lmp-gateway-image - base-console-image + edge gateway related utilities
lmp-factory-image - default (and only available) at FoundriesFactory
Now, build the default image:
docker:~$ bitbake lmp-factory-image
At the end of the build, your build artifacts are found under
deploy/images/<machine-name>. The artifact you use to flash your board is
Running a Locally Built Image
As mentioned before, the local build doesn't support Over-the-Air updates. For this kind of development, you need to flash the board manually after each iteration of your image. If you are using one of our supported boards, we have detailed instructions on how to flash your device and boot it.
You can find this information in our documentation: Supported Boards
Yocto Project & Linux Tutorial Recap and Conclusion
In this tutorial, we covered the basic principles of the Yocto Project and how they interact with the Linux microPlatform. Understanding these concepts will vital in progressing our AI powered Christmas Tree as we begin to customize our LmP by adding new recipes in the following tutorials.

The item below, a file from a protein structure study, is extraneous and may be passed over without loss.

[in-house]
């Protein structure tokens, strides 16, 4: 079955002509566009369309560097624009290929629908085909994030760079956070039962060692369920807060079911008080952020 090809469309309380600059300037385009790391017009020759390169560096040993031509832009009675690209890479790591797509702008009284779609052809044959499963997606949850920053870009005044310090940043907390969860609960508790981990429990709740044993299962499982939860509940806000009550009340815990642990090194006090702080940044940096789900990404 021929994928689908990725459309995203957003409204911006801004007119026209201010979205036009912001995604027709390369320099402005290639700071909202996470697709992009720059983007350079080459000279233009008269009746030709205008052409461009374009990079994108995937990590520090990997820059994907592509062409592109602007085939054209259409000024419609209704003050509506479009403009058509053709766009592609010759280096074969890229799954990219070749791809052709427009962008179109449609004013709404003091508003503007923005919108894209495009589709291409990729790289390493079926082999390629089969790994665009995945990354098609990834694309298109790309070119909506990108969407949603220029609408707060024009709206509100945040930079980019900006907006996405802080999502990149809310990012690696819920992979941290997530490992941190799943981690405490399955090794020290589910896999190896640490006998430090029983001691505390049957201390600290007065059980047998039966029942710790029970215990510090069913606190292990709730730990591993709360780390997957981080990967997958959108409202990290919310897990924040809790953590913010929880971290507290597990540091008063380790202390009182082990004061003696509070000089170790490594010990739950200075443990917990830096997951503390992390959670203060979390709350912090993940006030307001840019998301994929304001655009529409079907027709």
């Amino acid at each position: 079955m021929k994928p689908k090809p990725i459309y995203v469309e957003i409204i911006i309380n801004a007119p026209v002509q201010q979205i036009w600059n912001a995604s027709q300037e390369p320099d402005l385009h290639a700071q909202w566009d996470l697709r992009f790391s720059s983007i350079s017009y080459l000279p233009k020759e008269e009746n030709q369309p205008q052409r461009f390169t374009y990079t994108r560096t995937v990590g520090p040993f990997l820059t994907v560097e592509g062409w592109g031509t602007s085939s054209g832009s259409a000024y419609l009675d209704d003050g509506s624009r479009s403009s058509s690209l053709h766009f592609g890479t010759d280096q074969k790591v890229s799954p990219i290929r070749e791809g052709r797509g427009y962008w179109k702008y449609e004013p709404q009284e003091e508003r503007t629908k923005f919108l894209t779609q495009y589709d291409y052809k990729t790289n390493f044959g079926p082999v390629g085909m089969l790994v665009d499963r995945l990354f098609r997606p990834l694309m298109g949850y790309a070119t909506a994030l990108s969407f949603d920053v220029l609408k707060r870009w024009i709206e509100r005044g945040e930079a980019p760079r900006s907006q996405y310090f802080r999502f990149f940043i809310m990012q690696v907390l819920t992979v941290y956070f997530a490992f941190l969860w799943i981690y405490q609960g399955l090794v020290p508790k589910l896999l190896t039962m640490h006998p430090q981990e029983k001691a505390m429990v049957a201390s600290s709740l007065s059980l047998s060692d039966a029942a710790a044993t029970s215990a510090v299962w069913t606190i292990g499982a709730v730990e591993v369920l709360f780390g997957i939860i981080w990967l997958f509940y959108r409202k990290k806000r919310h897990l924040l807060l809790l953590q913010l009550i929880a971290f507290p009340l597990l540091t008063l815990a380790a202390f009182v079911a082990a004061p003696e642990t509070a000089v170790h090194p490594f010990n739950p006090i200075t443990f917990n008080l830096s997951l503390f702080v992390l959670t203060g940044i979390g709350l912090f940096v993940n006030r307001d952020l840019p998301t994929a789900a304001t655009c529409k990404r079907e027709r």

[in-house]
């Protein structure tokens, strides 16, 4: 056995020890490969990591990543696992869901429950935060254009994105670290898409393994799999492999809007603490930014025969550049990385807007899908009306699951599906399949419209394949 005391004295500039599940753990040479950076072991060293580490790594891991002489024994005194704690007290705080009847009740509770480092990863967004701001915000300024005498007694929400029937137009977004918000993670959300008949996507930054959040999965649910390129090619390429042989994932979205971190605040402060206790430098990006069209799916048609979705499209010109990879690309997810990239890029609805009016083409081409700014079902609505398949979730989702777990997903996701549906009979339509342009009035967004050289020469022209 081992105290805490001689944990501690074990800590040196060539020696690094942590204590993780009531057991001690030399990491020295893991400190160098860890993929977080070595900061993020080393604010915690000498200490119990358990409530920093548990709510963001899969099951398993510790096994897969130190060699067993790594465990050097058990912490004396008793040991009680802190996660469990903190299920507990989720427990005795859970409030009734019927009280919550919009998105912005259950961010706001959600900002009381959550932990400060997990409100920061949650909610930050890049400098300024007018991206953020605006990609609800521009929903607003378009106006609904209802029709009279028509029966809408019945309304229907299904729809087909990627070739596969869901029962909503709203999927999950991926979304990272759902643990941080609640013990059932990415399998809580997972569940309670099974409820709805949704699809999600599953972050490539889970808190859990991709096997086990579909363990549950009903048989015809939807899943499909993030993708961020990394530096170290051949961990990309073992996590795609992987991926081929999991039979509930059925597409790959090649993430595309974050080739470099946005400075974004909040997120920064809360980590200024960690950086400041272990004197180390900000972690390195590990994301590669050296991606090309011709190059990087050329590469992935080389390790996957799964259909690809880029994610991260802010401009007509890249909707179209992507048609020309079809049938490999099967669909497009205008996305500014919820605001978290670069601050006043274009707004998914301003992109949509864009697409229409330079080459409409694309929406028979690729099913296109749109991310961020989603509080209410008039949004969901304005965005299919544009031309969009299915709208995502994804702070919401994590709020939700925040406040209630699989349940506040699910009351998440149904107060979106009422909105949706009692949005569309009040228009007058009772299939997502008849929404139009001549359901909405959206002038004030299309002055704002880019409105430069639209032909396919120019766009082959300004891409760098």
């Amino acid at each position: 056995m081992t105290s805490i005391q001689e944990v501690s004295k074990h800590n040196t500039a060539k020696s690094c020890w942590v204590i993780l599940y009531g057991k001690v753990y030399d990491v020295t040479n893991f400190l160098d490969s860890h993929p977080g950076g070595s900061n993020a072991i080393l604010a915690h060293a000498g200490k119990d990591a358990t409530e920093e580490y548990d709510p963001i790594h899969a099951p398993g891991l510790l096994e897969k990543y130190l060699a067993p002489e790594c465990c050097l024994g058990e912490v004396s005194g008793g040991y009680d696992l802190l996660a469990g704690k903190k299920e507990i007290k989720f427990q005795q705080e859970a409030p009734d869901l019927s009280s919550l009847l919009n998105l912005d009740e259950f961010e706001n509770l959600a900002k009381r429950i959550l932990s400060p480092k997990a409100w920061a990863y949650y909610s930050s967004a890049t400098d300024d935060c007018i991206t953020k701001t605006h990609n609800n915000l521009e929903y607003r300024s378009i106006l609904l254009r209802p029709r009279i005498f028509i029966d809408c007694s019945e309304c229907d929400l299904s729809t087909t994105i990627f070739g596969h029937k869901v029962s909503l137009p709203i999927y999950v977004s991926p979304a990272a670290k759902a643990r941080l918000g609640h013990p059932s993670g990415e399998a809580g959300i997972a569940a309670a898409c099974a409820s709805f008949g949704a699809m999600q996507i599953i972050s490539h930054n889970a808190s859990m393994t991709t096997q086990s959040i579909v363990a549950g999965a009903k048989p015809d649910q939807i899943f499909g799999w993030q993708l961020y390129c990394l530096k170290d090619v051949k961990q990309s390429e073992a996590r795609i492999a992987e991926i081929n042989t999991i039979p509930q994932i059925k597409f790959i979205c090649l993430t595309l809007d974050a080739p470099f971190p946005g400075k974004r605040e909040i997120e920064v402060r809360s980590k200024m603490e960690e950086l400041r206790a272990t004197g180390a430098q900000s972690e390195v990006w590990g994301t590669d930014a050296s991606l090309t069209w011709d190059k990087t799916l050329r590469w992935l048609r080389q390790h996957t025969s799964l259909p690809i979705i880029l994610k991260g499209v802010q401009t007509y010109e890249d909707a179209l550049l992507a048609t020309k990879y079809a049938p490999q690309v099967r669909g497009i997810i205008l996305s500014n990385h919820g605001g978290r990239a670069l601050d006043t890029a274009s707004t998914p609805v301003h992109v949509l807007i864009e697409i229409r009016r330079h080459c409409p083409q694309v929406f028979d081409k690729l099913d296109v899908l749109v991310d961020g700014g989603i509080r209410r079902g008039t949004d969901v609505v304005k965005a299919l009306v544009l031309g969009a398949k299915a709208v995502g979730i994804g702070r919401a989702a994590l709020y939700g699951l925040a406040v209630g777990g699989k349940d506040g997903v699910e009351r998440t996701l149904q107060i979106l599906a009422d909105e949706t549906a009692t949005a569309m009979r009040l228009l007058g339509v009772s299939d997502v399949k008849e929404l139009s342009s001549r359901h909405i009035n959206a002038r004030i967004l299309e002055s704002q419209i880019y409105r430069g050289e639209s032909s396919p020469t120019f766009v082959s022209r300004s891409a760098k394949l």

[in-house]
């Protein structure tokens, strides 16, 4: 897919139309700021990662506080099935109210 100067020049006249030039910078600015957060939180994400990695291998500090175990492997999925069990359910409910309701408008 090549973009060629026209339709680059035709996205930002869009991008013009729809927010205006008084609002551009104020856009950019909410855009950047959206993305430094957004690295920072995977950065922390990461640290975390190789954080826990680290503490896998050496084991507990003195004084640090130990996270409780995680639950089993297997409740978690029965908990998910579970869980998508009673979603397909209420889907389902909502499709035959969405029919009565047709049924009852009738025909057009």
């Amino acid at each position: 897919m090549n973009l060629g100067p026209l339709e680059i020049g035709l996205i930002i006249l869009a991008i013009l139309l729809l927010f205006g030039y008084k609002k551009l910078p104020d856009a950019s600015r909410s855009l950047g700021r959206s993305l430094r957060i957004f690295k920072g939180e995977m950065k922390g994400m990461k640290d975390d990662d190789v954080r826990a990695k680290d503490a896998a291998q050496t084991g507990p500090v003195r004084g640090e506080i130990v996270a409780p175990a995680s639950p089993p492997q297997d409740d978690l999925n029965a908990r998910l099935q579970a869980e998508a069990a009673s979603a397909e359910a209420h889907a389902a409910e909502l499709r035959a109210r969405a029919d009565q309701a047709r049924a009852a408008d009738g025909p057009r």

Continue Building Ai-Powered Christmas Tree
If you are interested in our entire 14-part series on how to build an AI powdered Christmas tree, browse through each section below. Each part brings you closer to mastering your build:
- Part 1: Your First FoundriesFactory AI-Powered Christmas Tree
- Part 2: Configure Network and Wi-Fi
- Part 3: A Yocto & Linux Tutorial for Building An AI-Powered Christmas Tree
- Part 4: Linux MicroPlatform (lmP) Config Tutorial for AI-Powered Christmas Tree
- Part 5: Modify & Extend Linux MicroPlatform for AI-Powered Christmas Tree
- Part 6: Using a MQTT Switch Module on Arduino Portenta X8
- Part 7: Creating a Shell Script Application and Adding to Linux microPlatform™ (MQTT)
- Part 8: Connecting the Web Camera Interface with Docker Container
- Part 9: Using Edge Impulse AI to Recognize Human Presence With Arduino Portenta X8
- Part 10: Enhancing the Image Detection Capabilities of our AI Powered Christmas Tree
- Part 11: Writing a Python App to Turn Our Christmas Tree On/Off Using AI
- Part 12: Creating a Docker Compose App to Automatically Power Your AI Christmas Tree On/Off
- Part 13: Running Docker Compose Application on a Raspberry Pi 4 to Power Our AI Christmas Tree
- Part 14: Managing Multiple SoM Platforms in the Same Factory